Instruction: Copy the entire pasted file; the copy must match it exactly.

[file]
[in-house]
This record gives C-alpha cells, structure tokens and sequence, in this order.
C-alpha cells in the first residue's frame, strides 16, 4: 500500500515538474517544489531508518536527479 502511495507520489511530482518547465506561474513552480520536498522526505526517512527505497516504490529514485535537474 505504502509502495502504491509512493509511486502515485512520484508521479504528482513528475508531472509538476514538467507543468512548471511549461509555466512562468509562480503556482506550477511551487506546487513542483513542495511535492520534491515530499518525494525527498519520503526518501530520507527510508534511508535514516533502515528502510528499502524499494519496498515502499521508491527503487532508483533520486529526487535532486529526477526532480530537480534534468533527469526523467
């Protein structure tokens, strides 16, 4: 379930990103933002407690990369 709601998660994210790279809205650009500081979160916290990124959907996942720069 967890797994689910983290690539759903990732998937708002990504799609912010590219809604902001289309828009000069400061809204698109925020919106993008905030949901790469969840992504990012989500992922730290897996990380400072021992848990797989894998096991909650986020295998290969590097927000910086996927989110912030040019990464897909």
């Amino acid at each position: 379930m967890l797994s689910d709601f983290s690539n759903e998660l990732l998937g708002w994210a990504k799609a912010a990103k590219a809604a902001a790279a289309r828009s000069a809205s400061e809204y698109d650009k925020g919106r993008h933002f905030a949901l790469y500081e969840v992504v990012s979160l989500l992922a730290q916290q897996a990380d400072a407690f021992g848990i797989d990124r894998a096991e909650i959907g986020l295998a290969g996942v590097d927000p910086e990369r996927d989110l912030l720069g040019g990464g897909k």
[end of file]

[in-house]
This record gives C-alpha cells, structure tokens and sequence, in this order.
C-alpha cells in the first residue's frame, strides 16, 4: 500500500515538474517544489531508518536527479 502511495507520489511530482518547465506561474513552480520536498522526505526517512527505497516504490529514485535537474 505504502509502495502504491509512493509511486502515485512520484508521479504528482513528475508531472509538476514538467507543468512548471511549461509555466512562468509562480503556482506550477511551487506546487513542483513542495511535492520534491515530499518525494525527498519520503526518501530520507527510508534511508535514516533502515528502510528499502524499494519496498515502499521508491527503487532508483533520486529526487535532486529526477526532480530537480534534468533527469526523467
């Protein structure tokens, strides 16, 4: 379930990103933002407690990369 709601998660994210790279809205650009500081979160916290990124959907996942720069 967890797994689910983290690539759903990732998937708002990504799609912010590219809604902001289309828009000069400061809204698109925020919106993008905030949901790469969840992504990012989500992922730290897996990380400072021992848990797989894998096991909650986020295998290969590097927000910086996927989110912030040019990464897909």
């Amino acid at each position: 379930m967890l797994s689910d709601f983290s690539n759903e998660l990732l998937g708002w994210a990504k799609a912010a990103k590219a809604a902001a790279a289309r828009s000069a809205s400061e809204y698109d650009k925020g919106r993008h933002f905030a949901l790469y500081e969840v992504v990012s979160l989500l992922a730290q916290q897996a990380d400072a407690f021992g848990i797989d990124r894998a096991e909650i959907g986020l295998a290969g996942v590097d927000p910086e990369r996927d989110l912030l720069g040019g990464g897909k």